In (foolishly) reading the extensive commentary (note: written mostly anonymously) I am amazed at the breadth of readers who made the decision to read my story but then, consciously (or not) opted to not dig further in an attempt to ascertain what might have lead to our decision to allow her (yes, I refer to my male born child as “her”) to live as she saw fit and how she felt comfortable in this world.  It begs the question: why on earth would a child do this unless she felt like she absolutely had to?  And, further, why does anyone object to her decision?  I am not so naïve as to think that there are not grand implications in this world to presenting oneself as a gender other than that for which you are ascribed particular body parts, but I am equally cognizant of the power of one’s feelings.

Do you think this has been easy for her or, for that matter, the rest of our family which includes my older son, grandmothers, aunts, uncles and cousins who all live in the immediate vicinity? Imagine the strength it took to share her deepest secret with us and then to present to her peers in the sex opposite of the one they had known for nearly five years.  Can you think of anything in your life that propelled you to undertake such a frightening endeavor?  I cannot.  The stalwartness with which she dove into this shallow pool is staggering and deserving of commendation, not judgment or opinion, particularly by people, myself included, who are unqualified to even begin to know how she feels.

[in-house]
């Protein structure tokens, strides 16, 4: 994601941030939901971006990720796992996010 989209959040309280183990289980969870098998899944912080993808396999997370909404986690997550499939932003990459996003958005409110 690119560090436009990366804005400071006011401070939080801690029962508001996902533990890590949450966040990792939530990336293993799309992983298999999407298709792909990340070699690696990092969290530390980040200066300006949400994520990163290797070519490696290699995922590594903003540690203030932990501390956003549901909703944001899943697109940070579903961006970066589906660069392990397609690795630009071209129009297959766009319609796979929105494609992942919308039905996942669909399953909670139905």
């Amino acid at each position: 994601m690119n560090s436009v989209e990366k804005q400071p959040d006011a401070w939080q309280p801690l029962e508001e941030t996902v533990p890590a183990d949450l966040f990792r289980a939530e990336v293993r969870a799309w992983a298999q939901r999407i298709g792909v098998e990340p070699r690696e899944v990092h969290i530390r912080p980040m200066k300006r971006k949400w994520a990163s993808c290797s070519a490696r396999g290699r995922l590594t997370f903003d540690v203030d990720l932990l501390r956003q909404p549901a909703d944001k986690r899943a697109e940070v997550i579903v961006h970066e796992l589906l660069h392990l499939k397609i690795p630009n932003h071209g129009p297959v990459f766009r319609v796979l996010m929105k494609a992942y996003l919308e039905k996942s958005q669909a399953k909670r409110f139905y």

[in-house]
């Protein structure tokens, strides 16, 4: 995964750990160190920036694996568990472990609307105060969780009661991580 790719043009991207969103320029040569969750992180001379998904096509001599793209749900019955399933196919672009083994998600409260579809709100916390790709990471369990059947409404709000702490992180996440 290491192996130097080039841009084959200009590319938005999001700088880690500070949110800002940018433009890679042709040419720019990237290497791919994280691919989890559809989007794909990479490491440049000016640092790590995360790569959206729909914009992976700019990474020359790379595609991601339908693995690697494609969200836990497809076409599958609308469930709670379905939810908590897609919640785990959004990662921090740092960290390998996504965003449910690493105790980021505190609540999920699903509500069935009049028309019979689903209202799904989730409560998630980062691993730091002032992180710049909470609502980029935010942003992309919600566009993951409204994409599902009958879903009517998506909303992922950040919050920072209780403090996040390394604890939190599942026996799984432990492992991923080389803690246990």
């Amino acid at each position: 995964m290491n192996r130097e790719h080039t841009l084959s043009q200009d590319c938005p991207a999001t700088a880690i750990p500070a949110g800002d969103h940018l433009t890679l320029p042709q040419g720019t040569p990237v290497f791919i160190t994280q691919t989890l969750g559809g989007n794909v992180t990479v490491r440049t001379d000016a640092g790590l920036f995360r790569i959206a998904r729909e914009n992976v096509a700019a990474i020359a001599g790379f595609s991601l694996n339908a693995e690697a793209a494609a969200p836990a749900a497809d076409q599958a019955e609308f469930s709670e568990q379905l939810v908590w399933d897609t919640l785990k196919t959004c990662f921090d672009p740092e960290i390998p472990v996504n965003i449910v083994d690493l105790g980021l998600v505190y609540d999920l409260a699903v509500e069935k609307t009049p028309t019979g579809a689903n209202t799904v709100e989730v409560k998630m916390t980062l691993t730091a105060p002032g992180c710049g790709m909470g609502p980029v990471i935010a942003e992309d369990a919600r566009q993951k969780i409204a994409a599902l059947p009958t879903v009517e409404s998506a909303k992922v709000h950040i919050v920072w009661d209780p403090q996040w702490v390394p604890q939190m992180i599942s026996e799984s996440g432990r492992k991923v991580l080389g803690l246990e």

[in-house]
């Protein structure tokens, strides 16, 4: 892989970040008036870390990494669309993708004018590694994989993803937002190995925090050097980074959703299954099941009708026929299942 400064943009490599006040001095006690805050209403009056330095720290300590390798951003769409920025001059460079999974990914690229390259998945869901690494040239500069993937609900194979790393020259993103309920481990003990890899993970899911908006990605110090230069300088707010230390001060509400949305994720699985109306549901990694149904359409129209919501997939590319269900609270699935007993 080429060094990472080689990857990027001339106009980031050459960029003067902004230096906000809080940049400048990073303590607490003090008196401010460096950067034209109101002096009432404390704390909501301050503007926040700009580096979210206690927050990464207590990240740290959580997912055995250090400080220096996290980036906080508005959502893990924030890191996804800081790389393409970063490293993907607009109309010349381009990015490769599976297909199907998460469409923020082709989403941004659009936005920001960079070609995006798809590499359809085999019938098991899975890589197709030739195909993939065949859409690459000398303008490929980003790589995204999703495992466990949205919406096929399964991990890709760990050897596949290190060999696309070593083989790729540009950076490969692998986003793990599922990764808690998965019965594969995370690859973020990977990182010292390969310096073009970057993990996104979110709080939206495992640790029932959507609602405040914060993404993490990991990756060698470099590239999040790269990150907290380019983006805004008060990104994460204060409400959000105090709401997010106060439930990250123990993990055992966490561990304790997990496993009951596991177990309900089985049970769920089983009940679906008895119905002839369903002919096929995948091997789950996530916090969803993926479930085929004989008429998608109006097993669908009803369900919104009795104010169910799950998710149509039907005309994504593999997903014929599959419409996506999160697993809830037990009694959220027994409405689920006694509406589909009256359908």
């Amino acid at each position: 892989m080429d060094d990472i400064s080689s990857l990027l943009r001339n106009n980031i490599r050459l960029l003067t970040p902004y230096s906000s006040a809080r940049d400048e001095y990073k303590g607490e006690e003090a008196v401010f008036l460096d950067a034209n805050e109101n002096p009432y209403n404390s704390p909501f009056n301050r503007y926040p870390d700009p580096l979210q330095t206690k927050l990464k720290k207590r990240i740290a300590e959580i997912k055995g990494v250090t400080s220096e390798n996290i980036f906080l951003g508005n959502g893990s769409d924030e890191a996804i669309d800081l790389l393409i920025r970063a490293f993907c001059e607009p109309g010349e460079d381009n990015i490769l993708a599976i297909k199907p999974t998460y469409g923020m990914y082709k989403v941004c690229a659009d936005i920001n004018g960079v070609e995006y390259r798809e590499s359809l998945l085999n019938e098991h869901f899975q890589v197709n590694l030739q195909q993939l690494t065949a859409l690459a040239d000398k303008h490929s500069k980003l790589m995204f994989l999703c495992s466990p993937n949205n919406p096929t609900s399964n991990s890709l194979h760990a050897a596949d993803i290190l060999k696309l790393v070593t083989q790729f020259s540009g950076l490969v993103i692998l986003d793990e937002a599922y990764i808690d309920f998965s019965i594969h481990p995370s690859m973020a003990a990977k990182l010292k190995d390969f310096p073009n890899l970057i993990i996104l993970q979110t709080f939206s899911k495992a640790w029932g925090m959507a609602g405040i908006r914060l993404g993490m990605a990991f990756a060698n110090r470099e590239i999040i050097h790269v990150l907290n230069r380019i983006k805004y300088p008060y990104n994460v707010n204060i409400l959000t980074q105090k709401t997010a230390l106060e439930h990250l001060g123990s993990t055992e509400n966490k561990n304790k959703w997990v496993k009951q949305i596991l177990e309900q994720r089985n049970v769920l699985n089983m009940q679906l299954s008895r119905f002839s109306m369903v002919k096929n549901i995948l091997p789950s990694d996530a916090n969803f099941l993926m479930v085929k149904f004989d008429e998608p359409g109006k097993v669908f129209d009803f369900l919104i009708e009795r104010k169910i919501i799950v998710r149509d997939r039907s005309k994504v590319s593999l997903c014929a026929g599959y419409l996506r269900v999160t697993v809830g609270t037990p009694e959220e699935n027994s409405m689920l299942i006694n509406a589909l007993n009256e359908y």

I know this sounds defensive.  That is my intention. I do not, however, feel compelled to defend myself in any way; I know that I am doing right by my child.  I hope that I am doing right by both my children, actually.  No, this is about defending and protecting my child from the big bad world out there that simply does not understand, or, I’d be so bold as to suggest, doesn’t want to understand, an identification that is different from their own.  And, yes, despite what you may think, being vocal and writing about it is indeed protecting my child from those who are unwilling to educate themselves and appreciate that the fact that someone feels and presents differently from them is not a threat against them, rather it is an assertion of great import to someone else.  It is not an easy lesson even for the most evolved, but perhaps this can start a discussion that doesn’t disintegrate into name calling, finger pointing and criticizing one solitary person who is only trying to feel less alone in the world.